I spoke about The Turtles a few years back when this blog was still just an email list.
I said then, by way of background, "The Turtles were one of the California bands that emerged in the wake of The Byrds success (in fact they were originally called The Tyrtles .. get it?)"
I have more time now, am more emotionally stable and can type quicker.
Notwithstanding the need for some sort of empirical rigor in commenting on music these three things are important.
Wikipedia background: "The band, originally a surf-rock group called the Crossfires, was formed in 1965 in Westchester, Los Angeles, by high school friends Howard Kaylan, Mark Volman, Al Nichol, Chuck Portz, Don Murray, and Jim Tucker. With the help of KRLA and KFWB DJ and club owner Reb Foster (b. James Dennis Bruton 1936), the Crossfires signed to the newly formed White Whale Records and adhering to the prevailing musical trend, re-branded themselves as a folk rock group under the name the Tyrtles, the intentional misspelling inspired by the Byrds and the Beatles. However, the trendy spelling did not survive long … As with the Byrds, the Turtles achieved breakthrough success with a Bob Dylan cover. "It Ain't Me Babe" reached the Billboard Top Ten in the late summer of 1965, and was the title track to the band’s first album".
Allmusic sum up their legacy as, "Though many remember only their 1967 hit, "Happy Together," the Turtles were one of the more enjoyable American pop groups of the '60s, moving from folk-rock inspired by the Byrds to a sparkling fusion of Zombies-inspired chamber pop and straight-ahead, good-time pop reminiscent of the Lovin' Spoonful, the whole infused with beautiful vocal harmonies courtesy of dual frontmen Howard Kaylan and Mark Volman. Though they hit number one in 1967 with the infectious "Happy Together," the Turtles scored only three more Top Ten hits and broke up by the end of the '60s".
Influences are important in figuring out a band. No one creates music in a vacuum. With the Turtles they wore their influences on their sleeve but they added to that some great vocals some sharp song writing (and song choices), and a lot of pop smarts.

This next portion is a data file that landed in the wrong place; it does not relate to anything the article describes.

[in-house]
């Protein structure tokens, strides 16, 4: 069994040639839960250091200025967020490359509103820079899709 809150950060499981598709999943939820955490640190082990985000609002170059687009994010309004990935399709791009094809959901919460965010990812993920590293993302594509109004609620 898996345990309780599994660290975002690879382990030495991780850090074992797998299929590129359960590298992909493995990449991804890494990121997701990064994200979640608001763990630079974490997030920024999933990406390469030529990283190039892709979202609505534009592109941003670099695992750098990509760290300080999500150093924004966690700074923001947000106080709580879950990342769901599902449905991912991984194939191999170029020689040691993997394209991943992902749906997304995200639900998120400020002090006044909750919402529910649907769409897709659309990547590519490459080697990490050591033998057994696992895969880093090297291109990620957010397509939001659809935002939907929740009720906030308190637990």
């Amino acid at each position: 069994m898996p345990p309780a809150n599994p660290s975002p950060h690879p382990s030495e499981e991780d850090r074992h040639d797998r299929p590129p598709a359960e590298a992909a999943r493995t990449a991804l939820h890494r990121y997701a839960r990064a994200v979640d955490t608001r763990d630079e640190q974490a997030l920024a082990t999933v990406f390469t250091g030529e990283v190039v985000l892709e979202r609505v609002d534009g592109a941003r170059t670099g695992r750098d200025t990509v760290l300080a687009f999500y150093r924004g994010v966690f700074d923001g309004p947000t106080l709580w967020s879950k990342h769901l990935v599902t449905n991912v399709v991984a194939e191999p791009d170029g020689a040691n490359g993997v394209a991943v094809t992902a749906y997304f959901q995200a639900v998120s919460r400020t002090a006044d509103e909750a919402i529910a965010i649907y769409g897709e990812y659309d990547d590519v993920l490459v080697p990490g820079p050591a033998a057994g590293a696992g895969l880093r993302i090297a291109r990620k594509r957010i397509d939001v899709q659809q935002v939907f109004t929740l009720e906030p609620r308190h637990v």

They took the gentle and smooth harmonies of The Byrds and added the sunshine and pop opera of the Beach Boys, the good time sounds of The Lovin' Spoonful and the quirkiness and observation of the post R&B Kinks.
How can you go wrong with that?
You can't and the Turtles moved with the times but were never slavish in their influences. They starting out as a sort of as a more mainstream folk rock version of The Byrds and then moved to a bigger and fuller sound … the pop and folk never left them but they added horns, and big sounds to the create a quirky pop sensibility.
By 1967 they were almost a avant-garde cabaret folk rock band.
That may sound like a sledge but it's not … I would like to think that they themselves would have liked that definition.
The band had a few hits outside of the US but, for whatever reason, they never reached the international consciousness like The Beach Boys, Creedence, The Doors, The Lovin Spoonful or any number of other American acts
Perhaps that's because they were never revived at a later stage.
Perhaps it's because the music tastemakers never fully appreciated them …the central Turtles, Howard Kaylan and Mark Volman, sang a little too well and, despite being able to write a good tunes, were just as happy singing someone else's music. To be taken seriously you have to sing your own material, no matter how dire your voice is.
Failing that you have to at least look the part and Kaylan and Volman hardly looked like pop stars.
The good thing is though that the hardcore fans of the day and their musician peers loved them enough to keep them working and to keep them "known" if not "well known".
Many other bands have slipped through the cracks whilst the Turtles still have a profile (helped by their subsequent reunions in the 80s and their all star package tours (organised by them) in the 21st Century